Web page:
A research group based at the University of Maryland, College Park, has been awarded nearly $1 million to determine how best to communicate major threats and emergencies through text messaging.
The National Consortium for the Study of Terrorism and Responses to Terrorism, or START, received the grant from the Department of Homeland Security and its Science and Technology Directorate program, which aims to help authorities keep communities safe by determining how to alert residents to immediate dangers, according to a UM news release.
STARTís project will review and analyze the contents of warning messages that are dispatched from government systems and law enforcement agencies, according to the release.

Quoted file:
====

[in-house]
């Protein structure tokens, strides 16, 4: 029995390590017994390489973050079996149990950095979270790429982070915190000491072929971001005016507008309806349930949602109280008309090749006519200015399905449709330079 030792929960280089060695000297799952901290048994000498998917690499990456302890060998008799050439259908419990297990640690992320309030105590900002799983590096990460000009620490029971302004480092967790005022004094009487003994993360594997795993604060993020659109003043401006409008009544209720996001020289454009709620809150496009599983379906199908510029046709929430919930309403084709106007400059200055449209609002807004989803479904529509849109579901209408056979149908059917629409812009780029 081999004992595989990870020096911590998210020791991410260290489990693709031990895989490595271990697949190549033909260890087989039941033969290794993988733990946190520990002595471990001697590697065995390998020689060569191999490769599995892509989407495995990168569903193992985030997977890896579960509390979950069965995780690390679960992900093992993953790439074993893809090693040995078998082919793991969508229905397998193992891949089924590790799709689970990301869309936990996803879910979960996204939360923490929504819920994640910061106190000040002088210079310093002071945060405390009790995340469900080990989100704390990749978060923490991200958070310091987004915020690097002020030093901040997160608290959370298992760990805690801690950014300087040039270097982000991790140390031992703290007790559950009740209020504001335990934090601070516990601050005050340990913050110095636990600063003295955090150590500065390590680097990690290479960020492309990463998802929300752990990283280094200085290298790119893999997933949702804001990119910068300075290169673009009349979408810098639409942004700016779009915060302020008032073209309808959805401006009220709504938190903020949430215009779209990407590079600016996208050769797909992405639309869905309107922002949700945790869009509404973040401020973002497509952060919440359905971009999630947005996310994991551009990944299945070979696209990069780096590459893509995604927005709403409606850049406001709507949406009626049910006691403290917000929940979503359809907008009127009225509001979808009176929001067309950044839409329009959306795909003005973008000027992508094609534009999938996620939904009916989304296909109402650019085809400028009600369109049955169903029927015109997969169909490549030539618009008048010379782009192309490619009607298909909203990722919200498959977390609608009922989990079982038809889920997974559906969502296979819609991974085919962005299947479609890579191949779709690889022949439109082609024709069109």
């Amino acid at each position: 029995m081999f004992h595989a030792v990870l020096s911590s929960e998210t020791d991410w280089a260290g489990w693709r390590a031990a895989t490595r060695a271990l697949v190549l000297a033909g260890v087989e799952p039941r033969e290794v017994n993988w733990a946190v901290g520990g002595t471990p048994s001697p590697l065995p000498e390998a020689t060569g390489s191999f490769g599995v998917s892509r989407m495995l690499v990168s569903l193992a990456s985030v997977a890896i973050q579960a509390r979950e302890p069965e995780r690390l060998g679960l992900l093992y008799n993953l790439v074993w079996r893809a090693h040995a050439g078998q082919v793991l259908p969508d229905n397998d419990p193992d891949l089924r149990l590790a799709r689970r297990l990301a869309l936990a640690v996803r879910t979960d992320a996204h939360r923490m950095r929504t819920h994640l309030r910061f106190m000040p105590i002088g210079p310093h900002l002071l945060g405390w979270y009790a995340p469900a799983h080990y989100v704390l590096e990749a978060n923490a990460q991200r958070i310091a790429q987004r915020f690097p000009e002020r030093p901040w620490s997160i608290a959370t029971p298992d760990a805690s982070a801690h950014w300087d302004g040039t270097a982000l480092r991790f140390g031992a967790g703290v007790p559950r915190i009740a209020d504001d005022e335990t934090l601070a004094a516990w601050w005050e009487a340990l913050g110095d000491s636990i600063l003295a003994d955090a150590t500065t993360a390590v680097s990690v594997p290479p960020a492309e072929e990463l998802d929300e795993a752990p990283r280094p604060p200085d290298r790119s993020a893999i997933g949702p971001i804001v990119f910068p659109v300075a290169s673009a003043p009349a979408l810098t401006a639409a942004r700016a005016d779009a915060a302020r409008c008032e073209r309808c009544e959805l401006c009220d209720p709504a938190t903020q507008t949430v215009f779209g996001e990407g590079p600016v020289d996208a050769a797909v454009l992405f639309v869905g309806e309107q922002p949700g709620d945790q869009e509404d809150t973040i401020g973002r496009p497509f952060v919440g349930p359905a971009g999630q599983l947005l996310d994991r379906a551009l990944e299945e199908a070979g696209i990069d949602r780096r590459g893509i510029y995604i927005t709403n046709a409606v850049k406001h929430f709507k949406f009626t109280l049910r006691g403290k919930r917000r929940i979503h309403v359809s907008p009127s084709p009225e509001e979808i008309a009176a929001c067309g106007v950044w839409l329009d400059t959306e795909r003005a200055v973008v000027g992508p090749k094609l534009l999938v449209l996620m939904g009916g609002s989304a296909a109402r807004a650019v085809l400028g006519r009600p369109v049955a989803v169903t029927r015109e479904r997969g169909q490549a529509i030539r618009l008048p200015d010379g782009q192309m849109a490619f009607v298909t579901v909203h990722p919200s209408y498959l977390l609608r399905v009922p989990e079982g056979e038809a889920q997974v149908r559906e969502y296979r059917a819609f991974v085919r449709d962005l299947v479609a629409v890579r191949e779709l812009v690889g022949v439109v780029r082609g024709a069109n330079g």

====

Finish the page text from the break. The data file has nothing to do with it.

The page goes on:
The research team will write sample messages of varying lengths about threats ranging from weather-related events to acts of terrorism and will include the alert of the event and information on what action to take. The messages will then be reviewed by warning experts and legislators during a November workshop in Washington, D.C., to determine what format of message is most effective, according to the release.
"Now that we can literally put warnings into people's pockets, the challenge becomes determining what to say and how to say it to motivate the public to take appropriate protective actions," START researcher Brooke Fisher Liu, a UM professor of communication and the principal investigator of the project, said in a statement.